This is a call for a one-day brainstorming meeting regarding Death and Shiite Muslim Migrants which will be held in the Department of Politics and International Relations at Swansea University, in the United Kingdom from July 8-13, 2019 (the precise day will be announced later).
The aim of this international and interdisciplinary meeting is to bring together scholars of different fields in social and human sciences (anthropology, sociology, religion, politics, international law, international relations, refugee studies), NGOs and GOs, policymakers, journalists, and religious leaders to discuss how Shiite Muslim migrants (including refugees and asylum-seekers) deal with the phenomenon of death and its related matters once they are no longer in their mother country, and how the host countries, their governments and institutions, and consequently local communities respond to this.
The main aim of this gathering is to ascertain who is who in the field of research and encourage participants to collaborate in an international research project within a new research network.
Based on information from the Missing Migrants Project (https://missingmigrants.iom.int), since 2014, more than 4,000 fatalities have been recorded annually on migratory routes worldwide and this is why death and dying in the context of migration will become a key issue for the specialists of the field.
Since the past two centuries, Shiite Muslims of different countries, for different reasons, and at different points in time have migrated to other continents and countries. Therefore, Shiite migrants, their religion, related ceremonies and traditions have been brought into close proximity with others, in most cases, Western Christian host countries.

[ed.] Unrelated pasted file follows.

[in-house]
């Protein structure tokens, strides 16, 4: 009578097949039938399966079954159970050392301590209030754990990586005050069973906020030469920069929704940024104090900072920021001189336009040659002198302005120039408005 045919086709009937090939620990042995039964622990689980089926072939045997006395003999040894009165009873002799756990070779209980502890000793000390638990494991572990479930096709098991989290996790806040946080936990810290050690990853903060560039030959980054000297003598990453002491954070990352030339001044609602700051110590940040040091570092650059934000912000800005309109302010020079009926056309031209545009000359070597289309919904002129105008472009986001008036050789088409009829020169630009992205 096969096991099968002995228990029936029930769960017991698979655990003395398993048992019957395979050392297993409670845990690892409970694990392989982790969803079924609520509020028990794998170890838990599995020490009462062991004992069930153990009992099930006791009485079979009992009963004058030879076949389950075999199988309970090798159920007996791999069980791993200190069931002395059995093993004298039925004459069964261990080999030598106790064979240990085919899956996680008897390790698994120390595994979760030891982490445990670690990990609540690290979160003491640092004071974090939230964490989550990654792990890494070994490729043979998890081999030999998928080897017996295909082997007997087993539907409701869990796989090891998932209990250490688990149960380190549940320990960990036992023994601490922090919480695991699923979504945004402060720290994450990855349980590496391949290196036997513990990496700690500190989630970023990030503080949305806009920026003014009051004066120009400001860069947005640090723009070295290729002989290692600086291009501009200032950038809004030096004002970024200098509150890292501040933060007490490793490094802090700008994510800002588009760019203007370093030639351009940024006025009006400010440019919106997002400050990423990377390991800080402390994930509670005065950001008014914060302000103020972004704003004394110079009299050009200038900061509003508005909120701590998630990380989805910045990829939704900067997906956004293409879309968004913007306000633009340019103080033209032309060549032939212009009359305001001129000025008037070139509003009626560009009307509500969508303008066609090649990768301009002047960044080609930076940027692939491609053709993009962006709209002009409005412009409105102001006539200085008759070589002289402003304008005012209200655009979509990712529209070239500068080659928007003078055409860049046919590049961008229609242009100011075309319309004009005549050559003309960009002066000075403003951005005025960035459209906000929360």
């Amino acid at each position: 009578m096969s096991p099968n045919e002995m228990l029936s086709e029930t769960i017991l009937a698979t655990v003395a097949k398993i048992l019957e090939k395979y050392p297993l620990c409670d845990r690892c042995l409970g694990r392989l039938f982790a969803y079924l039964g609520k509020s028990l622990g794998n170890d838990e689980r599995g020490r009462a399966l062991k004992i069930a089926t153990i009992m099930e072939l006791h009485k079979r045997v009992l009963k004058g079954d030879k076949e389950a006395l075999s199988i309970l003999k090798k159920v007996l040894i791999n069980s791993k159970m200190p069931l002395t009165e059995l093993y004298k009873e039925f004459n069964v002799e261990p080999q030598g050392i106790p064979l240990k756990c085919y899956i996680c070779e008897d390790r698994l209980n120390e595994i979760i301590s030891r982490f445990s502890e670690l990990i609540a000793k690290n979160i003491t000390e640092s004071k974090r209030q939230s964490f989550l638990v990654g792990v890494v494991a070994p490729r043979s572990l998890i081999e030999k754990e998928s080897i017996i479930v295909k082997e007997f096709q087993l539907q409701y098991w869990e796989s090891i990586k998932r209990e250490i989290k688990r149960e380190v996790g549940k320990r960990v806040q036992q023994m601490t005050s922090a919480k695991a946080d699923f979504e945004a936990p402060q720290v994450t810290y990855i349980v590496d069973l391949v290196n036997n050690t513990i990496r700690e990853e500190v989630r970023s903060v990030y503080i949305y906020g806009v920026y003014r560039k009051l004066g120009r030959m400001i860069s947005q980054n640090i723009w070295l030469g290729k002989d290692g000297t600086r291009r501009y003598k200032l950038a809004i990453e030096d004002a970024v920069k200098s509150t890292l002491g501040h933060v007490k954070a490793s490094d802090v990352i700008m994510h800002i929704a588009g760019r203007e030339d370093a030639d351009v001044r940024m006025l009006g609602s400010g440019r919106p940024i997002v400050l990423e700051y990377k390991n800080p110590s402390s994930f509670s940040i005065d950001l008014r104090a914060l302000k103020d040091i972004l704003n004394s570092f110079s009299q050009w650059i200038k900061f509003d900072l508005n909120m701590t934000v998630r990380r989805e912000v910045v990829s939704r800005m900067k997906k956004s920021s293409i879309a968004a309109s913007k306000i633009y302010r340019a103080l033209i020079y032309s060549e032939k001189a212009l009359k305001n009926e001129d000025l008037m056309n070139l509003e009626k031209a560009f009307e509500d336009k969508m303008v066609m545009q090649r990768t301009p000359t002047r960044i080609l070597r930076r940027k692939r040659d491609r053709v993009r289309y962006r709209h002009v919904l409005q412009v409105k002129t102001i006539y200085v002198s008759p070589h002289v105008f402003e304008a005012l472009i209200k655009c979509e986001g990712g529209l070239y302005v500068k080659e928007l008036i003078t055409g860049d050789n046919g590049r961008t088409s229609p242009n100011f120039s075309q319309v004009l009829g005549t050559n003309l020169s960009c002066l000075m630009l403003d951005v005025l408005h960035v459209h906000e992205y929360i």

By studying the beliefs, customs and practical actions surrounding the death of Shiite Muslim migrants, we can gain access to deeply held values and also to the assumptions, worldviews and reactions of the host countries. Dying as a Shiite migrant in a Western country should be considered a particularly intense experience, and certainly people are challenged and forced to deal with legal, political, and socio-cultural problems, which may not be compatible with their original needs and values.
In this international program, we are interested in exploring and discussing legal, religious, political, socio-cultural and economic aspects of the death and dying of Shiite migrants and also the institutionalization of Shiite Islam in this regard among Western societies. Even though our focus will be on Shiite Muslims migrants in the United Kingdom, European countries, the United States, Canada, Australia and New Zealand, other researchers working on the same topics but in a non-western context and also those who are working on other Muslim groups are welcome to submit their proposals.
Following this general framework, some of our main sub-topics of interest will be:
– Death at the borders
– Death on the high seas
– Death in refugee camps and detention facilities
– Death during deportation or forced return to the homeland
– Burial rituals and ceremonies as sign and expression of identity
– Treatment of corpses
– Legal death organizations, cemeteries and burial plots
– Tombstones and funerary epitaphs